FAQs

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20 FREQUENTLY ASKED QUESTIONS (FAQS):

Q: Should I consult with an attorney before submitting my SSD or SSI claim?

A: Generally speaking, consulting with an attorney prior to filing a SSD or SSI claim may help. We can put forth the best possible presentation of the medical and work history records right from the start. This may also speed up the determination process in some cases.

Q: How can I apply for SSD or SSI?

A: Simply contact your local Social Security Field Office and setup an appointment. Interviews can be conducted either over the phone or in person. CLICK HERE TO FIND YOUR LOCAL SSA FIELD OFFICE: www.socialsecurity.gov/locator

Q: My initial disability claim was recently denied. How long do I have to request a social security hearing?

A: Absent good cause, you have 60 days from the date of your denial from Social Security to request your appeal/hearing.

Q: I missed my window for requesting a hearing. Is there any way for me to still get a hearing on my claim?

A: Yes, if you failed to file a request for hearing in a timely manner and have received a dismissal notice, you can request the ALJ vacate this dismissal within 60 days of receiving it for “good cause”. Although, there are no set criteria for determining “good cause” some suggested criteria can be found HERE under Hallex I-2-0-60:

LINK: http://www.socialsecurity.gov/OP_Home/hallex/I-02/I-2-0-60.html

Q: Okay. But what is HALLEX?

A: HALLEX (Hearings, Appeals and Litigation Law Manual) is a publication from the Social Security Administration’s Office of Disability Adjudication and Review (ODAR). HALLEX contains policy statements from the SSA’s Appeals Council, as well as procedures, directed to lower levels of the SSA, for carrying out the SSA’s guiding principles.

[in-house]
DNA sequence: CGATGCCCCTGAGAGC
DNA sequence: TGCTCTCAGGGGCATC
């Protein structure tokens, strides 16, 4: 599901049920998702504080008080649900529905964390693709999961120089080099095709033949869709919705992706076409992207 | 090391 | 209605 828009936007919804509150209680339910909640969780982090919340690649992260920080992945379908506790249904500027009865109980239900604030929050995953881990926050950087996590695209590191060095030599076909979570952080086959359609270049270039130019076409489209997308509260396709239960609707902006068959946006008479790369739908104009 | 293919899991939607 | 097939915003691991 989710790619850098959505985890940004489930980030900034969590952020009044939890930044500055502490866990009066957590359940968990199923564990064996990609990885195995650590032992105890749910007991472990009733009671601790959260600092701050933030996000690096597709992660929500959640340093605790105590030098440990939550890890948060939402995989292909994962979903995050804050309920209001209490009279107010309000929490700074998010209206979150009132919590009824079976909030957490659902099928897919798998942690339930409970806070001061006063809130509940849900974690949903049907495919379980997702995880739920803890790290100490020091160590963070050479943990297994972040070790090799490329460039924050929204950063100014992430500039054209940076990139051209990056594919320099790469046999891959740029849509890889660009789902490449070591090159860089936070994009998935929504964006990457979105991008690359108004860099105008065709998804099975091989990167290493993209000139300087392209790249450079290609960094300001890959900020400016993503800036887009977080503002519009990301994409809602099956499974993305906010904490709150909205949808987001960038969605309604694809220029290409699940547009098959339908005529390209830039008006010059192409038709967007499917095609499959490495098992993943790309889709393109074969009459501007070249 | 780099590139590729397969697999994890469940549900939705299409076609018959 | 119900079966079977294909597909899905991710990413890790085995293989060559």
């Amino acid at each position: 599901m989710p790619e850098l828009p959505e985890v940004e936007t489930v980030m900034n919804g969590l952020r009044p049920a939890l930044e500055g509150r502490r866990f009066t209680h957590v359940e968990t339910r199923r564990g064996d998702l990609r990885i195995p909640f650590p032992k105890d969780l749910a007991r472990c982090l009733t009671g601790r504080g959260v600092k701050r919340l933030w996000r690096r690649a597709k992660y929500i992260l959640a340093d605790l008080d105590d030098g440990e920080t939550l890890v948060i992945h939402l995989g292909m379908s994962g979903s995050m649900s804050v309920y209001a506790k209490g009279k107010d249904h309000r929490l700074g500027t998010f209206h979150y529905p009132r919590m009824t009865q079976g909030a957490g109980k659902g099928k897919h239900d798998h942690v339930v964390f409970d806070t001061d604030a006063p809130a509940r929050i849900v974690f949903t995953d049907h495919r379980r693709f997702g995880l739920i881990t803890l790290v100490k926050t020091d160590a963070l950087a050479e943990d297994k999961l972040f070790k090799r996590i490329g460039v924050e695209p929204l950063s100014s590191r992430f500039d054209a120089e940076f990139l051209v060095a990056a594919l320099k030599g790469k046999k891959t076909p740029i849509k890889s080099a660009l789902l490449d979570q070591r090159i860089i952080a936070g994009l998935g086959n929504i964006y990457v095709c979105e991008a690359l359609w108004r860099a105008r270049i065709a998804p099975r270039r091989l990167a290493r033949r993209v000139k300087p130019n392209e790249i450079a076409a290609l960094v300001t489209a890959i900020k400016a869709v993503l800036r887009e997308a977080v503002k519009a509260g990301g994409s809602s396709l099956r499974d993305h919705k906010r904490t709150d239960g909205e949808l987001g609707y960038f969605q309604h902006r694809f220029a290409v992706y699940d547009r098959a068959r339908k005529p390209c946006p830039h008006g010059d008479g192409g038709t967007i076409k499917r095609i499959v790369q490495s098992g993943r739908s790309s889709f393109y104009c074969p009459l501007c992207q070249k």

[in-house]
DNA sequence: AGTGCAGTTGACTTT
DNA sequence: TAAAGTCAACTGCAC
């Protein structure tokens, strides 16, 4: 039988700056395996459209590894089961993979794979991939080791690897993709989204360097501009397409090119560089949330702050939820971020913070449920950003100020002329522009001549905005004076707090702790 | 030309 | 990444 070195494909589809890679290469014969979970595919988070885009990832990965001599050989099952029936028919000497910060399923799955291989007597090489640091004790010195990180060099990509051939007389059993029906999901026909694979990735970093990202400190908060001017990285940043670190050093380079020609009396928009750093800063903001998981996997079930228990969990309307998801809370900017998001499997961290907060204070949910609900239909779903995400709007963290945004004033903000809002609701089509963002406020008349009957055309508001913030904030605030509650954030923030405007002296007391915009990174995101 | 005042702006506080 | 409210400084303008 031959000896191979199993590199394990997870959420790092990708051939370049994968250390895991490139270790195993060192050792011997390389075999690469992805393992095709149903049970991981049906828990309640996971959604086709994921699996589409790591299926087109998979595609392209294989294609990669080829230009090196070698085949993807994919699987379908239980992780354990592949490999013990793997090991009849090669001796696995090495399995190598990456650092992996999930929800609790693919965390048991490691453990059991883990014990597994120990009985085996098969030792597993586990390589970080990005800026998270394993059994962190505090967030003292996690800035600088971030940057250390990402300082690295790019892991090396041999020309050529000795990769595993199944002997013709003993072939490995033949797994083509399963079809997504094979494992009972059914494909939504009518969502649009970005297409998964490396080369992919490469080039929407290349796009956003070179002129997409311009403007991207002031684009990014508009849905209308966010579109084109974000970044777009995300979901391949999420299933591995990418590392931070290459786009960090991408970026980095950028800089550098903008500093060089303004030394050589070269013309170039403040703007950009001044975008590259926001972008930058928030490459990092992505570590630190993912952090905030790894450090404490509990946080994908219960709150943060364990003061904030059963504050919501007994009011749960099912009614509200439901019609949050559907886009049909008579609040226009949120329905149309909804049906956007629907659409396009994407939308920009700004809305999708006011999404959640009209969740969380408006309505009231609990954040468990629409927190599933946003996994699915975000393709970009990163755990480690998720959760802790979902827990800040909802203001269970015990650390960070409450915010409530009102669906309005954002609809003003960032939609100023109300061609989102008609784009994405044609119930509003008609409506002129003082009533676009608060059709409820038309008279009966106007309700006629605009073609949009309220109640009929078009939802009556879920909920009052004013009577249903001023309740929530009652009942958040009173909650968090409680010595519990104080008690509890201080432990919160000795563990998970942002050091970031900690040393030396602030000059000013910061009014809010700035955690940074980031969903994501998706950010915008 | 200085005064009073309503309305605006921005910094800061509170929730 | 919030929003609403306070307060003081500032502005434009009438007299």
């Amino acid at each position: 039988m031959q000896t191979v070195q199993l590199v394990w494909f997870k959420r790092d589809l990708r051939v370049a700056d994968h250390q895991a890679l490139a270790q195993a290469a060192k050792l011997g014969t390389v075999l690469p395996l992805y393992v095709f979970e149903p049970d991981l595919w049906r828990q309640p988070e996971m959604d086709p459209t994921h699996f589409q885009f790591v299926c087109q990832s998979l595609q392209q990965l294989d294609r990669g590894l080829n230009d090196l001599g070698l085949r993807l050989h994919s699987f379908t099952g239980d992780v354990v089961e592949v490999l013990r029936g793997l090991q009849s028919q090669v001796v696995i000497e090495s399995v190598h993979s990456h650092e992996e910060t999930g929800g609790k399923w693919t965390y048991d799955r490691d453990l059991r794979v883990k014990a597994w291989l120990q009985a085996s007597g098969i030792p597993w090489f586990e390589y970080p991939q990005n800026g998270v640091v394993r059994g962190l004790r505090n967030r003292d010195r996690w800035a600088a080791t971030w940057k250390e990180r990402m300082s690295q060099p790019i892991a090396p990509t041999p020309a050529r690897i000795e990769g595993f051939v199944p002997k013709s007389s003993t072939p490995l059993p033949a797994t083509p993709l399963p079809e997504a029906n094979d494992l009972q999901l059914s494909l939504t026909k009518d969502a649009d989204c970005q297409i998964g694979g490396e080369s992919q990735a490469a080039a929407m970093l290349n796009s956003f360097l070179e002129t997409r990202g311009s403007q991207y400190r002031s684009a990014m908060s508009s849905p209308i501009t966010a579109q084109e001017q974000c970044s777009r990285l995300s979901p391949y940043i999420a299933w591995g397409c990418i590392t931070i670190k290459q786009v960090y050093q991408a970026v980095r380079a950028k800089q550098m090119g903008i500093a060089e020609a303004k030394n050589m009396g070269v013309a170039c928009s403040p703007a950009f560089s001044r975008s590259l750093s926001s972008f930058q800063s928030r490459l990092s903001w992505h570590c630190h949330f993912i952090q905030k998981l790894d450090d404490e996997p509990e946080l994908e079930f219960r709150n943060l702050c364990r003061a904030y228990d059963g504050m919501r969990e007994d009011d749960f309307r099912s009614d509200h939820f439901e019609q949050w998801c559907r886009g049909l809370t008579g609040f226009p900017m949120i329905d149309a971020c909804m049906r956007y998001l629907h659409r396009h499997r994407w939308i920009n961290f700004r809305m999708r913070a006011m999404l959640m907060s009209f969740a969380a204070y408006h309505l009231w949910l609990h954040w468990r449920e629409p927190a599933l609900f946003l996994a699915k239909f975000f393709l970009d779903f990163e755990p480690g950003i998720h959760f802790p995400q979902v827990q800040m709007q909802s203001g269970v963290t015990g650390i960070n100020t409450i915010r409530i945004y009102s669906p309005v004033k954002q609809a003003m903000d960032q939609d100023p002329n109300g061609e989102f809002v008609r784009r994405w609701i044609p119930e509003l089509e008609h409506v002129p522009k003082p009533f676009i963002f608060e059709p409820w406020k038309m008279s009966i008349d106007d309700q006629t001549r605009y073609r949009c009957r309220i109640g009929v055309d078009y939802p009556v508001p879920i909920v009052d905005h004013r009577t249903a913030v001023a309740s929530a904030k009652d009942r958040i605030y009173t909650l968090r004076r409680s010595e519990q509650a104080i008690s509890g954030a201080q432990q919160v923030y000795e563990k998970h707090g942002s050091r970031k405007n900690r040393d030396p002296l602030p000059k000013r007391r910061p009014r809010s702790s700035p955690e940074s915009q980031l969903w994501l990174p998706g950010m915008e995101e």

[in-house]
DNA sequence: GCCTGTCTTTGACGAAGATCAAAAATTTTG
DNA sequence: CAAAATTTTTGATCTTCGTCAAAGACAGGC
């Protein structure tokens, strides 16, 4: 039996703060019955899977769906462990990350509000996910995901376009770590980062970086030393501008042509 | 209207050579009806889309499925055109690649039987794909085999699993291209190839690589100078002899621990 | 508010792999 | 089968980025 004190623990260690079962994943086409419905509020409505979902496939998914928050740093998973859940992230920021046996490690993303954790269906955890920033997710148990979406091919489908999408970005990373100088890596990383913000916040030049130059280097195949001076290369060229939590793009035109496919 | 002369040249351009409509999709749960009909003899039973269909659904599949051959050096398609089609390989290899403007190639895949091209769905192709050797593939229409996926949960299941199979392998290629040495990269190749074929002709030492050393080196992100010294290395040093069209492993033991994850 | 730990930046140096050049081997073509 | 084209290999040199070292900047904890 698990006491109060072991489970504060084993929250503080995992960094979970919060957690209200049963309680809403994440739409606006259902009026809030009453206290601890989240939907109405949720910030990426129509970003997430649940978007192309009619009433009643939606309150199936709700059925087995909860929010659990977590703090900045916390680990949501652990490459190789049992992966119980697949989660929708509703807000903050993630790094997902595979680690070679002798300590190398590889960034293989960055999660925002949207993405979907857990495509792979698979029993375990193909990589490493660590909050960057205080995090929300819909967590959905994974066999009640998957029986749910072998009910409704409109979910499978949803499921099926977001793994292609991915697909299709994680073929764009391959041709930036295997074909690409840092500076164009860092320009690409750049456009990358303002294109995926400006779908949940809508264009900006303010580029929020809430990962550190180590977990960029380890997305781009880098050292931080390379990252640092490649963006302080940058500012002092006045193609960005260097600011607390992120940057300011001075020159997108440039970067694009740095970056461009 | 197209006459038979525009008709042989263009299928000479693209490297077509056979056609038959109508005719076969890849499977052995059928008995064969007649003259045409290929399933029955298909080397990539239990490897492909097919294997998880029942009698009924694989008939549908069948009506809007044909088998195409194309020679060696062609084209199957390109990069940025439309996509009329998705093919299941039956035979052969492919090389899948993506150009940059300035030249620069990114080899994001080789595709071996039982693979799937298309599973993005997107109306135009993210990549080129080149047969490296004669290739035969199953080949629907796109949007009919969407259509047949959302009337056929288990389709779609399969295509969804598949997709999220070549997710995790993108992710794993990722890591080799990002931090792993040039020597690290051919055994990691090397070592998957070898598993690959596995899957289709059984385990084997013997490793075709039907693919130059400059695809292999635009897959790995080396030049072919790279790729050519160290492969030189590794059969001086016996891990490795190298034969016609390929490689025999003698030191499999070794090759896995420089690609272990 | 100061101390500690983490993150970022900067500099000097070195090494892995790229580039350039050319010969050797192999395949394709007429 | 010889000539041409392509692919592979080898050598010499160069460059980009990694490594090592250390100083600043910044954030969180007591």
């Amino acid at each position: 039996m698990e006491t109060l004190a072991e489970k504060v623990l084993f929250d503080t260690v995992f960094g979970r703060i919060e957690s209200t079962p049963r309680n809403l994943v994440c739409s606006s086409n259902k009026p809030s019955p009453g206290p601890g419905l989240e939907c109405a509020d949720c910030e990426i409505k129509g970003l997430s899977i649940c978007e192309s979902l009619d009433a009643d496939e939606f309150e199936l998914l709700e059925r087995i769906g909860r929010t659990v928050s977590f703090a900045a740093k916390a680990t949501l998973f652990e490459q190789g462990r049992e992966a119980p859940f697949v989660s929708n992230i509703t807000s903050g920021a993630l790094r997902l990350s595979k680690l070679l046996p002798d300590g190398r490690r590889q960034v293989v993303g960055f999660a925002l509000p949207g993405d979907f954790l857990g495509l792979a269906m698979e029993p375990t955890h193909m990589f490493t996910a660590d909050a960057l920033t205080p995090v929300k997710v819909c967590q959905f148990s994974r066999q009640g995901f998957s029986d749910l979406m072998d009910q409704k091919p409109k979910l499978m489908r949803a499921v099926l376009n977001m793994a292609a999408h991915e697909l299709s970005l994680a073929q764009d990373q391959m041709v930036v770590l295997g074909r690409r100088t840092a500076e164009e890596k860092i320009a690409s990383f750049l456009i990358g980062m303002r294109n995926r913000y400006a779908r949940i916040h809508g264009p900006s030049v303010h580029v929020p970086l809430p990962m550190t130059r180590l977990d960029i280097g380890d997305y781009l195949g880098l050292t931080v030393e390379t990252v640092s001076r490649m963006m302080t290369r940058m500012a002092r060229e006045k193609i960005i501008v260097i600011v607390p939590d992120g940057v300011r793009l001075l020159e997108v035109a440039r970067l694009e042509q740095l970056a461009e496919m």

Q: What is ODAR again?

A: ODAR administers non-adversarial hearings and appeals for people seeking review of their (initially) denied applications for disability benefits. If you request a hearing in front of an Administrative Law Judge, an ODAR Hearing Office is where the hearing will be held.

Q: Generally, how long do I have to wait for a social security hearing?

A: Although Social Security tries very hard to work through their backlog of cases, wait times for a hearing tend to vary based on where you live. Typically, wait times for a hearing may range between 12 and 24 months. Sometimes, a hearing can be expedited in situations of dire need, however, this is seldom granted.

Q: Generally, how long do I have to wait after a social security hearing to get my decision from the judge (ALJ)?

A: Again, there is no hard answer to this question. After the ALJ renders a preliminary decision and writing instructions, it is submitted to an Attorney Advisor to be fully drafted. That written draft is then sent back to the ALJ to be signed, and only then is the decision issued. Typically, this process can last 4 to 8 weeks, although it can be longer based on any number of factors including ODAR scheduling and the legal complexity of the decision itself.

Q: How much can a person be awarded in disability benefits?

A: This amount varies based on the claimant’s earnings and how much they have “paid into” the system. For children, the amount is based on the parent’s earnings. In the case of children receiving survivorship benefits, payment is calculated based on the deceased parent’s earnings.

Q: Can I collect unemployment and SSD benefits?

A: Generally speaking, the answer is no. Unemployment benefits are based on the claimant being both able and available to work. SSD benefits are based on the claimant being physically unable to work. Therefore, you cannot be both able and unable to work at the same time. However, you can receive SSD benefits after receiving unemployment if your condition has deteriorated over time and you are currently unable to work. Your condition must also meet the Step 2 durational requirement

Q: Can I collect workers’ compensation and social security benefits?

A: Workers’ compensation is paid to an employee for an injury or illness sustained while on the job. Generally speaking, you can receive both, BUT workers’ compensation and other public disability benefits may reduce your Social Security benefits once your approved claim is calculated by the payment center.

Q: Can I collect past due benefits on my disability claims?